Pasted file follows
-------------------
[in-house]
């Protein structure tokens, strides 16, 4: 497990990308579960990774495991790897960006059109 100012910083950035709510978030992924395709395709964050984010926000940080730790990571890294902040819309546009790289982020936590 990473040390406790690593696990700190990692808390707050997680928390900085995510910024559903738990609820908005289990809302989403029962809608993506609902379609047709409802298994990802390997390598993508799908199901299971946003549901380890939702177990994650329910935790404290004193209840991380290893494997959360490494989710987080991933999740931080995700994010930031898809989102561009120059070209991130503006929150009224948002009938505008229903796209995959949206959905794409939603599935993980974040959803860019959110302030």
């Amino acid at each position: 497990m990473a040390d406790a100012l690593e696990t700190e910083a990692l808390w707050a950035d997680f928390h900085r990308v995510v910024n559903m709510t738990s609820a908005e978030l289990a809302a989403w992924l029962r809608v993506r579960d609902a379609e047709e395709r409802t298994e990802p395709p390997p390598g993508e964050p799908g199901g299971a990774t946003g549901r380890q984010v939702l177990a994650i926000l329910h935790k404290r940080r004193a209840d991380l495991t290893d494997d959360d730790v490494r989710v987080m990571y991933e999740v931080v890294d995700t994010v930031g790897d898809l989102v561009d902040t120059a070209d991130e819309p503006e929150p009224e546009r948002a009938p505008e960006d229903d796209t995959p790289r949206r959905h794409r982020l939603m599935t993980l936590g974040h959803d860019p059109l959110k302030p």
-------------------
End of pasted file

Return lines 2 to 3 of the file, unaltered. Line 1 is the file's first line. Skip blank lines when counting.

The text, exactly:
């Protein structure tokens, strides 16, 4: 497990990308579960990774495991790897960006059109 100012910083950035709510978030992924395709395709964050984010926000940080730790990571890294902040819309546009790289982020936590 990473040390406790690593696990700190990692808390707050997680928390900085995510910024559903738990609820908005289990809302989403029962809608993506609902379609047709409802298994990802390997390598993508799908199901299971946003549901380890939702177990994650329910935790404290004193209840991380290893494997959360490494989710987080991933999740931080995700994010930031898809989102561009120059070209991130503006929150009224948002009938505008229903796209995959949206959905794409939603599935993980974040959803860019959110302030």
């Amino acid at each position: 497990m990473a040390d406790a100012l690593e696990t700190e910083a990692l808390w707050a950035d997680f928390h900085r990308v995510v910024n559903m709510t738990s609820a908005e978030l289990a809302a989403w992924l029962r809608v993506r579960d609902a379609e047709e395709r409802t298994e990802p395709p390997p390598g993508e964050p799908g199901g299971a990774t946003g549901r380890q984010v939702l177990a994650i926000l329910h935790k404290r940080r004193a209840d991380l495991t290893d494997d959360d730790v490494r989710v987080m990571y991933e999740v931080v890294d995700t994010v930031g790897d898809l989102v561009d902040t120059a070209d991130e819309p503006e929150p009224e546009r948002a009938p505008e960006d229903d796209t995959p790289r949206r959905h794409r982020l939603m599935t993980l936590g974040h959803d860019p059109l959110k302030p």